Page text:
Based on these numbers, one might well regard LWOP as the anomaly, and certainly not emblematic of the system...

    • 4 Life without Parole under Modern Theories of Punishment
      (pp. 138-166)

      Almost 10% of U.S. prisoners are serving life terms. In some states the figure is 17% or more; in California it is 20% of all prisoners.¹ Of the prisoners sentenced to life terms, almost 30% have no possibility of parole, and the number of prisoners serving life without parole (LWOP) has tripled in the past sixteen years.² Life sentences arise from a wide variety of offenses. A majority of life sentences are for offenses other than homicide,³ which is to be expected given that life is a common sentence under habitual offender statutes, such as so-called three-strikes laws.⁴

      The underlying...


    • 5 Defending Life
      (pp. 167-189)

      I have never been a defense lawyer, let alone a capital defense lawyer. Before becoming a law professor, however, I was a prosecutor. At the time, my feet were “firmly” planted on the side of seeking death.¹ The invitation to contribute to this book has prompted me to reflect on those days and on capital punishment’s often-neglected step-sister, life without parole. But perhaps more interestingly, this book has prompted me to think about what it means to defend life.

      I am no stranger to seeking death. As a federal prosecutor in the U.S. Attorney’s Office for the Southern District of...

    • 6 Life without Parole and the Hope for Real Sentencing Reform
      (pp. 190-226)

      In recent years, people seeking to limit the use of life without the possibility of parole (LWOP) in the United States have won significant victories. The Supreme Court inGraham v. Floridadeclared a sentence of LWOP unconstitutionally cruel and unusual for juveniles who commit nonhomicide offenses. Some state legislatures have also limited the availability of LWOP sentences for juveniles.¹ These could be early signals that LWOP is on the same path to fundamental reform that the death penalty has been on for the past thirty years. Whether or not reform ultimately means abolition in some jurisdictions, it could at...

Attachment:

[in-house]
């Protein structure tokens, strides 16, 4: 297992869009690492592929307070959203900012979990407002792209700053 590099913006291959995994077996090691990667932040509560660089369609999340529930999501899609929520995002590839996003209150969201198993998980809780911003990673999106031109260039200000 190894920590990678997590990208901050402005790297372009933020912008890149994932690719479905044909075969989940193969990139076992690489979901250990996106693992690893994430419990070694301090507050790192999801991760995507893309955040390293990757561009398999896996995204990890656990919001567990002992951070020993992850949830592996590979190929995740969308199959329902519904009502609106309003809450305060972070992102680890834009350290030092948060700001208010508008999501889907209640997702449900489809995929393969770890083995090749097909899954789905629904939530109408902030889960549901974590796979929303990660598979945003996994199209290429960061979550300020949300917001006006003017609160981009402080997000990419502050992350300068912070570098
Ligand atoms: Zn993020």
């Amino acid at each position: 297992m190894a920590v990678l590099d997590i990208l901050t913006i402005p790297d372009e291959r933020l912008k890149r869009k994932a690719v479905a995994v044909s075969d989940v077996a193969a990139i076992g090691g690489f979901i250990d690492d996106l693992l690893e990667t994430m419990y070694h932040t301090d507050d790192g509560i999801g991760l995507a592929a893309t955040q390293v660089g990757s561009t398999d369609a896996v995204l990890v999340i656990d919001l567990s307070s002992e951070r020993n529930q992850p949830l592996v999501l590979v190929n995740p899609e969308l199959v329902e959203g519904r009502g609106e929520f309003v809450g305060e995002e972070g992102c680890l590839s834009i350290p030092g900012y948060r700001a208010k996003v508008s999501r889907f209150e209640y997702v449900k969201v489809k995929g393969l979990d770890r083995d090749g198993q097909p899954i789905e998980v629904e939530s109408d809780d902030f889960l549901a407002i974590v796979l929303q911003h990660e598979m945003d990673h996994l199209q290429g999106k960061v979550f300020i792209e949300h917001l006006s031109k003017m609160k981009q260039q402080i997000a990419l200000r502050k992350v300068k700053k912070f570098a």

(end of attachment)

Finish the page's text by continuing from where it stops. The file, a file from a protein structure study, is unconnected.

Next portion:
• 7 No Way Out? Life Sentences and the Politics of Penal Reform
      (pp. 227-281)

      The Great Recession has raised expectations that the United States will begin to empty its jails and prisons because it can no longer afford to keep so many people behind bars.¹ As Attorney General Eric Holder told the American Bar Association in August 2009, the country’s extraordinary incarceration rate is “unsustainable economically.”² The economic crisis has sparked a major rethinking of U.S. penal policies that may eventually result in significant cuts in the country’s incarceration rate, which for years has been the highest in the world. Enthusiasm for the “war on drugs” appears to be waning at the federal and...

    • 8 Dignity and Risk: The Long Road from Graham v. Florida to Abolition of Life without Parole
      (pp. 282-310)

      America at the start of the 21st century stands out as a nation that embraces harsh and degrading punishments. This goes beyond our quantitative penchant for locking up a far higher portion of our citizens than any other country, to the qualitative way we punish.¹ Evidence for this qualitative distinction abounds. The US remains one of a very few wealthy democracies that retains capital punishment.² Security imperatives in American prisons, especially our unique “supermax” prisons, impose restrictions on the physical movements and human contacts of prisoners that stand out as harsh and severe.³ American discourse about punishment, from both ordinary...

  7. About the Contributors
    (pp. 311-312)
  8. Index
    (pp. 313-334)